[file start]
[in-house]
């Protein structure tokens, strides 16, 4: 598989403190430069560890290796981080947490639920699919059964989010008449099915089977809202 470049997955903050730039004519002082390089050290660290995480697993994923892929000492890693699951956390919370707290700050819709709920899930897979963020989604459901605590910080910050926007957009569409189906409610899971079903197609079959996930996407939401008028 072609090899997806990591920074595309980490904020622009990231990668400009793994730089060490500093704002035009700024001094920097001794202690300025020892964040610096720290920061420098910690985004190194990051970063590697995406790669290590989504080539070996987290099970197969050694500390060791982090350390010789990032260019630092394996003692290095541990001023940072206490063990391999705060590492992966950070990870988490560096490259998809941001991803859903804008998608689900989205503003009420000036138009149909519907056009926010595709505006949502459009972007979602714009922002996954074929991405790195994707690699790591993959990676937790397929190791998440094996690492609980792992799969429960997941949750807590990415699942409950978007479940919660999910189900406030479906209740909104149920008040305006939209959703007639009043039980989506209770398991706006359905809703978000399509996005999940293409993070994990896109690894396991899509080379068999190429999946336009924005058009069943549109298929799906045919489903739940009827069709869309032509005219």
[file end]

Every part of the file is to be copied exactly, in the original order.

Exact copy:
[in-house]
């Protein structure tokens, strides 16, 4: 598989403190430069560890290796981080947490639920699919059964989010008449099915089977809202 470049997955903050730039004519002082390089050290660290995480697993994923892929000492890693699951956390919370707290700050819709709920899930897979963020989604459901605590910080910050926007957009569409189906409610899971079903197609079959996930996407939401008028 072609090899997806990591920074595309980490904020622009990231990668400009793994730089060490500093704002035009700024001094920097001794202690300025020892964040610096720290920061420098910690985004190194990051970063590697995406790669290590989504080539070996987290099970197969050694500390060791982090350390010789990032260019630092394996003692290095541990001023940072206490063990391999705060590492992966950070990870988490560096490259998809941001991803859903804008998608689900989205503003009420000036138009149909519907056009926010595709505006949502459009972007979602714009922002996954074929991405790195994707690699790591993959990676937790397929190791998440094996690492609980792992799969429960997941949750807590990415699942409950978007479940919660999910189900406030479906209740909104149920008040305006939209959703007639009043039980989506209770398991706006359905809703978000399509996005999940293409993070994990896109690894396991899509080379068999190429999946336009924005058009069943549109298929799906045919489903739940009827069709869309032509005219």